He took a small-town newspaper and turned it into a billion dollar operation, gaining control of the information flow to nearly half the world in the process. He is loved by some, hated by many and even feared, but the power that Rupert Murdoch has in this world is undeniable. By thinking beyond national boundaries and embracing the opportunities presented in new technologies, Murdoch has created the first truly global media empire.
Born March 11, 1931 in Melbourne, Australia, Keith Rupert Murdoch II was the son of Dame Elisabeth Murdoch and Sir Keith Murdoch, a well-connected journalist and adviser to former Prime Minister of Australia Billy Hughes. Keith became Australia’s most prominent newspaper executive, owning The Herald and Weekly Times Ltd, and was knighted for his services to the crown. He had always envisioned passing on his business to his young son, but was disappointed with the young Rupert’s slow progress. Because of this, Murdoch desired to be like his father, but often rebelled.
Murdoch attended Geelong Grammar School, the same elite boarding school in the outskirts of Australia attended by Prince Charles. He later enrolled in Worcester College at the University of Oxford. At the time, his father was experiencing severe heart problems and grew disappointed to learn that his son was developing a reputation for nothing more than partying at the expense of his studies. Worried about his son’s future, Keith called on a favour from a friend of his, Lord Beaverbrook, who was the publisher of the Daily Express in London. Beaverbrook gave Rupert a job working at the newspaper, where he quickly developed a talent for sensational headlines and snappy writing.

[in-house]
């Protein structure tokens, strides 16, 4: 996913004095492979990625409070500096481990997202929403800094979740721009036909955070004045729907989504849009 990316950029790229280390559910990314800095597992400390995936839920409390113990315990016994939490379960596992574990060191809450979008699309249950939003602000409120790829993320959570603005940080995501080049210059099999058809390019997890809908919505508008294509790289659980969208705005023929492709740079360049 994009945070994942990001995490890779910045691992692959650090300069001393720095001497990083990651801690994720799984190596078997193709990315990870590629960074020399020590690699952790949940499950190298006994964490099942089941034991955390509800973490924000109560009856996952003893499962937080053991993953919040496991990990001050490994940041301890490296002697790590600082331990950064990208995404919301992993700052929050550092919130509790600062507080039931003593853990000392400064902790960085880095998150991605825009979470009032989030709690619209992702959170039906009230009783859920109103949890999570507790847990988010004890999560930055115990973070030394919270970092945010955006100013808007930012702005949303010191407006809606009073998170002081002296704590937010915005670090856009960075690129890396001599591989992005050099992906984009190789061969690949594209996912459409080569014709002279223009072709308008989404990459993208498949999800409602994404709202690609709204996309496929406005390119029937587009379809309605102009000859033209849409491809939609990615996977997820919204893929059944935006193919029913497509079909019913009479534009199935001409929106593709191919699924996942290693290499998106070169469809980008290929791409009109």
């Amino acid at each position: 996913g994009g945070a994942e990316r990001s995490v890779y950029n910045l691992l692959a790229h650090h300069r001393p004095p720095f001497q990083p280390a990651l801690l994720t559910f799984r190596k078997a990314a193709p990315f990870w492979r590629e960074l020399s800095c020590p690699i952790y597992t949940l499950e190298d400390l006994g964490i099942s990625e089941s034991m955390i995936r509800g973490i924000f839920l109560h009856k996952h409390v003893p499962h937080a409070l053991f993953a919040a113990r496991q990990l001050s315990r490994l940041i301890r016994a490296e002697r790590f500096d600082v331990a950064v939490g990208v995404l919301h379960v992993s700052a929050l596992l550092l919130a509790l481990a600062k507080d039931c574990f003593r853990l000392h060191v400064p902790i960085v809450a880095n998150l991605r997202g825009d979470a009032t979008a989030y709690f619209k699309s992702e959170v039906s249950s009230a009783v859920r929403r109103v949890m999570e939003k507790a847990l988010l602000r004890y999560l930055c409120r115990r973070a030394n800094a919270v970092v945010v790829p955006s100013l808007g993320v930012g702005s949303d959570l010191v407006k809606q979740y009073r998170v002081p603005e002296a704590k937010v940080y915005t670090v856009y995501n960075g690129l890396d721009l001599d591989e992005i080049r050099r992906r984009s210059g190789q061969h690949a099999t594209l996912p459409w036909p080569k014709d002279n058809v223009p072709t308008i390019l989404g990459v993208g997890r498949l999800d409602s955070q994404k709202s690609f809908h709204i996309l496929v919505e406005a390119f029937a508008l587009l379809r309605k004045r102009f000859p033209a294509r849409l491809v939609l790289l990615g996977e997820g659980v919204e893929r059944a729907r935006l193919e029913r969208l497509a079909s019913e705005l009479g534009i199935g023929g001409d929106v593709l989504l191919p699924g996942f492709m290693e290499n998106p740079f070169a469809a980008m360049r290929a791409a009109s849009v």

While attending university, Murdoch developed a penchant for socialism and began looking up to Lenin, who he admired as a great man. He was also an articulate and passionate debater and for this reason, he was elected president of Oxford’s Labour Club in 1950. At the same time, Murdoch was developing his business sense, working in the advertising department of the student newspaper Cherwell.
In 1952, Murdoch’s father passed away. After Australia’s hefty death taxes, Murdoch’s inheritance was much less than he had presumed. He completed his master’s degree at Oxford and then promptly returned to Australia to try and rekindle a small Adelaide newspaper that his father had owned, The News. With a reputation for being lazy and inexperienced, Murdoch found it difficult to gain the respect of fellow publishers. But, he dedicated himself to trying to learn the intricacies of newspaper production.
The News first began to gain significant attention in 1959, when it joined the Sydney Morning Herald in successfully campaigning against the capital punishment of Max Stuart. Stuart was an Australian Aborigine sentenced to death after a controversial murder trial. Although it was The News’ editor Rohan Rivett who led the charge, Murdoch took most of the credit.
With his newfound reputation, Murdoch began setting out to expand his realm of control. It wouldn’t be long before he had established himself as one of the most successful media owners in the country and later, the world.